Participants felt the initial assessment set out in the information paper is a good start and one which illustrates the high value of a thorough current state assessment.

8 This measure may require refinement to reflect the key factors that may lead to ignition, e.g. intensity and duration of energy release. See also footnote 13 on page 25.

2.3 Decision logic frameworks

Two decision logic flow charts were developed for the information paper and are shown here in Figure 8 for 'green field' applications and Figure 9 for 'brown field' applications (refer Appendix C for a full explanation). Each can lead to selection of a network or a non-network (local generation) approach to reduction of fire risk from electricity supply assets and activities.

Green fields' decision logic flow

Figure 8: 'Green fields' decision logic flow

Brown fields' decision logic flow

Figure 9: 'Brown fields' decision logic flow

The 'green fields' options analysis framework has potential value for future network extensions. However, the 'brown fields' case is the more complex challenge, i.e. options to modify, upgrade or replace an existing network to reduce fire risk while preserving continuity of supply to customers supplied from it. Participants felt the 'brown fields' options analysis framework shown in Figure 9 is a valuable aid for analysis of options to address the challenge of reducing fire risk from existing networks.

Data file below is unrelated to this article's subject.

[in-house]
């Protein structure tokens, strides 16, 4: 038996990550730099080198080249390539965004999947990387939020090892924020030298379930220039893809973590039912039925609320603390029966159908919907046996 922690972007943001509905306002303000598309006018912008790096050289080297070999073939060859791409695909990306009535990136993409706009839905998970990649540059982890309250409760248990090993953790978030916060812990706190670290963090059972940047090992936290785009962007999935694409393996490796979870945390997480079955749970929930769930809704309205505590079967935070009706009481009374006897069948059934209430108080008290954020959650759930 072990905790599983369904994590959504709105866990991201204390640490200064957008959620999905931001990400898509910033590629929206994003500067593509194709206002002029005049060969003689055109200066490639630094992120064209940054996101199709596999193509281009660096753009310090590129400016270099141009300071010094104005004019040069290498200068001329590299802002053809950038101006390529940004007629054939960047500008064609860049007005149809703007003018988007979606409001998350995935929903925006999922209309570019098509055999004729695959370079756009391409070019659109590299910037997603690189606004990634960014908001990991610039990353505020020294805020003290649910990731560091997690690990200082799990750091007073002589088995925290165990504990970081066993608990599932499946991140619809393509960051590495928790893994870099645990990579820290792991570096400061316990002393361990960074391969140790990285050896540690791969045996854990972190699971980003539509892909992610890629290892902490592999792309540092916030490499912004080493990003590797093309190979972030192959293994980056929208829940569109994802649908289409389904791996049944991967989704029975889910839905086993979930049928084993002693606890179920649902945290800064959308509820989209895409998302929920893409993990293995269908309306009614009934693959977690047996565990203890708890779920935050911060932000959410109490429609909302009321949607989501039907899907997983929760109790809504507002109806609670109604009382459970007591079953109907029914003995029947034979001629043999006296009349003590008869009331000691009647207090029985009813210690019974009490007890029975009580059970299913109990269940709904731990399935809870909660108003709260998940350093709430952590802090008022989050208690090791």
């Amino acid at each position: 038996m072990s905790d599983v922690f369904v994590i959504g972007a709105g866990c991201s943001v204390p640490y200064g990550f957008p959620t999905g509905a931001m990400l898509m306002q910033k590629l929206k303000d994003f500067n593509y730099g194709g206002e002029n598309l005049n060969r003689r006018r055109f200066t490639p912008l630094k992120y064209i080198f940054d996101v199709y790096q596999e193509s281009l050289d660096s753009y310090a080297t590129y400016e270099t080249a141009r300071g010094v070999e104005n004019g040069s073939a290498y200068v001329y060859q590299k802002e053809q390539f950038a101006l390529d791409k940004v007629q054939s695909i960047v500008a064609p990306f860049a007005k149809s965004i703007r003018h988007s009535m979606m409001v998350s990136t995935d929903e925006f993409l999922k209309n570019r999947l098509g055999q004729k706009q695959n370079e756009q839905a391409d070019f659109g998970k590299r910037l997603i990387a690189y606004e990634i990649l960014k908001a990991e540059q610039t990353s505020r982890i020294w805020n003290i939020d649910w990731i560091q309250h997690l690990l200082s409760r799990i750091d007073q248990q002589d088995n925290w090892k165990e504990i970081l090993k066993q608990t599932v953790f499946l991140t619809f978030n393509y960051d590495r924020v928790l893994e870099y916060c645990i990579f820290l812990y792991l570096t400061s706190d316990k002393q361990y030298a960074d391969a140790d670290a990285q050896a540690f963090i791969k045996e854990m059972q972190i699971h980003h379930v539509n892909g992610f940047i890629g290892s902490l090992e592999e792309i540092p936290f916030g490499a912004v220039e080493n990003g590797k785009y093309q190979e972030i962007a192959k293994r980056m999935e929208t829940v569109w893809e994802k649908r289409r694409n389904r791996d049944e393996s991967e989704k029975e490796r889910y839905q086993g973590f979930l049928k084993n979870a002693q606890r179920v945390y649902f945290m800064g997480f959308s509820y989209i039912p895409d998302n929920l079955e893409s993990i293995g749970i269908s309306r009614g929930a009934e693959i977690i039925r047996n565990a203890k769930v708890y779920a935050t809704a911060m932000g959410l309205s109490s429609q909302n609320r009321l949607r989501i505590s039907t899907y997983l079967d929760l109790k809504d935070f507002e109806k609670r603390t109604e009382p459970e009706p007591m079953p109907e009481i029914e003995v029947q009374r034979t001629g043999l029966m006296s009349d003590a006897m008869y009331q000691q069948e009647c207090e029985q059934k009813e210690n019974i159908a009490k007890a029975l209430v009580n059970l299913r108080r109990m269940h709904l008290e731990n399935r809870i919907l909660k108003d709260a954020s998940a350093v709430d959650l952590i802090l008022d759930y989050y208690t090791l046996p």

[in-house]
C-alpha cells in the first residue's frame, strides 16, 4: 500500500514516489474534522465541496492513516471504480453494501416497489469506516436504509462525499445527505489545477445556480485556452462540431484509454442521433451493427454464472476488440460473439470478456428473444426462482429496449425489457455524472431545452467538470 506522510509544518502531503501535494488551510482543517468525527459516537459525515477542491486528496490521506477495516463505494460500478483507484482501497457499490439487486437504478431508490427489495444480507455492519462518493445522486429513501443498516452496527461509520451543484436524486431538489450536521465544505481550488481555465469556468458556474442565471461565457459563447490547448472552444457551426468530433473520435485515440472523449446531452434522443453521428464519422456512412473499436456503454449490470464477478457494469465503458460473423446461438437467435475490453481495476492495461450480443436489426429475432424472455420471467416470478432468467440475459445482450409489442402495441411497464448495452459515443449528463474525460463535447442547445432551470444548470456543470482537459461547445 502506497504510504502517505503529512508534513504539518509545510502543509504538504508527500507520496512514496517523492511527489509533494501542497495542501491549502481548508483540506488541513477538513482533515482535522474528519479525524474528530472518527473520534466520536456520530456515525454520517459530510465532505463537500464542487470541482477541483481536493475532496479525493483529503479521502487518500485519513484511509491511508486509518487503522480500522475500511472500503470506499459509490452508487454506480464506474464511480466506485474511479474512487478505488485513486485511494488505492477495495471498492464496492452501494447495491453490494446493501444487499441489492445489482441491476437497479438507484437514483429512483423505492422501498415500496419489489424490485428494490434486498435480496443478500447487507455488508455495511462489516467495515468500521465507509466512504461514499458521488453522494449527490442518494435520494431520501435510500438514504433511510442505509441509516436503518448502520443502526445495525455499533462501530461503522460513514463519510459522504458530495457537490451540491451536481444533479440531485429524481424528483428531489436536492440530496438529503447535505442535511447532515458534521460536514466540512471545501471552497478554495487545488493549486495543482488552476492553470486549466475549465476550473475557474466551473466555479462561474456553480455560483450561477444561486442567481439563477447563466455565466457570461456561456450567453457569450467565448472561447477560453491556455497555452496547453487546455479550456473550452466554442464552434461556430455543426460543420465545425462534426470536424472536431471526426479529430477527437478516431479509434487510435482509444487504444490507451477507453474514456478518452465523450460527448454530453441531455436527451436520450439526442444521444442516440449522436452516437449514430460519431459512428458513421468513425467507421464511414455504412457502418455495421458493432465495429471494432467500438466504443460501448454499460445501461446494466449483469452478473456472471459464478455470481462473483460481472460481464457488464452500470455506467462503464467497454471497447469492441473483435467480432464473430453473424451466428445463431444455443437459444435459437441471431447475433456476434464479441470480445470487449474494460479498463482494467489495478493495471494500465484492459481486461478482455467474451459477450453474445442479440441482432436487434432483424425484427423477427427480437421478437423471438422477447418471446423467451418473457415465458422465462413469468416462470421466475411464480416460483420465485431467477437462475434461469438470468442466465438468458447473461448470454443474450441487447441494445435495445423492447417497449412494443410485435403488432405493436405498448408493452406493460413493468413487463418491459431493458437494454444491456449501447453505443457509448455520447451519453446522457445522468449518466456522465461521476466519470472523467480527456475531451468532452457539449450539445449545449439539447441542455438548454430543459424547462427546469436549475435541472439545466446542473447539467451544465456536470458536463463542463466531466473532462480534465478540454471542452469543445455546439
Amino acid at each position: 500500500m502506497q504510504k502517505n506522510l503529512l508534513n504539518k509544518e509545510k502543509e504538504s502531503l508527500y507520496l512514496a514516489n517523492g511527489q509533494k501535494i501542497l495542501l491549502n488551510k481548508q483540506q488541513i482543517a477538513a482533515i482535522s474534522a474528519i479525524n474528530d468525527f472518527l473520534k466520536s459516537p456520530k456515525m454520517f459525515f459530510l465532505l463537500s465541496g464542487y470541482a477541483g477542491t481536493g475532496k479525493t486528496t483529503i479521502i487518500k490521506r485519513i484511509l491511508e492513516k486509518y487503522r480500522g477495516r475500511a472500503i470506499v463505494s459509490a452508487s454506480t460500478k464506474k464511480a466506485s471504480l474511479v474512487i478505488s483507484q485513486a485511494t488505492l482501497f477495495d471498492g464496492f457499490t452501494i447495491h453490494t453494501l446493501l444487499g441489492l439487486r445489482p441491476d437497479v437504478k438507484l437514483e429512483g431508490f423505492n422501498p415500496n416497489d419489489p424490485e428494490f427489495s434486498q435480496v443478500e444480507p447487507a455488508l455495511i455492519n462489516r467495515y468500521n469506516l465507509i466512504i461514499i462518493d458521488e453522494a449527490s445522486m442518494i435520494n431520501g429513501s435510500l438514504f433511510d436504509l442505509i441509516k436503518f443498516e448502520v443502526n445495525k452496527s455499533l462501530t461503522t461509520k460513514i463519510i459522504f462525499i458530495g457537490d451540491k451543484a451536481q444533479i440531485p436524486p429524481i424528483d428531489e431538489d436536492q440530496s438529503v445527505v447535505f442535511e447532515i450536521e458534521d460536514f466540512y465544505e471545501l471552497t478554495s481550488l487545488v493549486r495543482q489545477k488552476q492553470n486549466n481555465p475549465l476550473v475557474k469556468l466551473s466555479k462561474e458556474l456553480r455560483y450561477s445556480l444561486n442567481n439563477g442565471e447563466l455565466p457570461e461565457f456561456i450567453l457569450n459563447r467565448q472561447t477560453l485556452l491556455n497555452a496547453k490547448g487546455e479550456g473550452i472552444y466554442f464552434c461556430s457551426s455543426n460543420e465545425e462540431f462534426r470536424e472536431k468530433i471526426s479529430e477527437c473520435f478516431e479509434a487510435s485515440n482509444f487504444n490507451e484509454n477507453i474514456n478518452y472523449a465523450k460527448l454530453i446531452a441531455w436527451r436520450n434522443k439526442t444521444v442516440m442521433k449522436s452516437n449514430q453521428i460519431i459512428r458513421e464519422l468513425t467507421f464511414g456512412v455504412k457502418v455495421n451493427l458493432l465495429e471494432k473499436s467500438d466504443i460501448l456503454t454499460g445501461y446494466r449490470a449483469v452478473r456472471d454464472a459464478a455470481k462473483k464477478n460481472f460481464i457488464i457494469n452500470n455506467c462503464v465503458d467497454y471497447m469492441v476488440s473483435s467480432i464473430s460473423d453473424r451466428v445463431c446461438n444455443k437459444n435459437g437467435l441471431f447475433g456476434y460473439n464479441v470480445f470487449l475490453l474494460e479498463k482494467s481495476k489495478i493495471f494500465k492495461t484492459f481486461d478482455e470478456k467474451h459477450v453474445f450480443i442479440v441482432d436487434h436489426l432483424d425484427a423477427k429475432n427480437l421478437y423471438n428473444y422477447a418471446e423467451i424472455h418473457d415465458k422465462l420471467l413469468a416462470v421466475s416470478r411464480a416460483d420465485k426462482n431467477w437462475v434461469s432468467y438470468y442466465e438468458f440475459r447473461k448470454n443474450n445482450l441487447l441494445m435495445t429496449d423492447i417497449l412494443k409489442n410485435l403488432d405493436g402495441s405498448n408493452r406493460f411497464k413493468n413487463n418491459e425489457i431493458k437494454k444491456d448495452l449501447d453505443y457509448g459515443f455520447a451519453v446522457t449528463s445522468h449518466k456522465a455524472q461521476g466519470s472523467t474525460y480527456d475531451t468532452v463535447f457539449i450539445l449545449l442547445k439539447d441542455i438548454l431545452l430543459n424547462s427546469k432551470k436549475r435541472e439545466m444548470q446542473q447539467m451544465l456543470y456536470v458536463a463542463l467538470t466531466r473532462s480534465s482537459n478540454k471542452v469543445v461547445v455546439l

However, participants pointed out that both these frameworks start by considering shared supply (network based) options and revert to non-network options only if a successful network solution cannot be identified. Both should be further enhanced to ensure complete neutrality between network and non-network options. This may also deliver a more efficient decision process in circumstances where non-network options have a compelling advantage, e.g. for small loads on the end of long power lines.

2.4 Scenario planning framework

Electricity assets have relatively long service lives, ranging from 20 to 80 years. Sound decisions on options must consider whole-of-life costs and benefits. However, over these time spans, circumstances can change profoundly which can affect the value of an option.

With climate change for example, decisions on network replacement options must consider the possibility that some existing settlements may become uninhabitable without major forest clearing around them. Alternatively, the make up of native forests themselves may change markedly over the next few decades if bushfire frequency increases. Participants pointed out that history may not be a good guide to future risk in these circumstances.

Scenario planning is the best available planning technique to test the viability of strategies and decisions against long term uncertainty. This approach has been used successfully in the planning of Victoria's electricity and gas transmission infrastructure9. The scenario planning process steps are shown in Figure 10:


Figure 10: Scenario planning process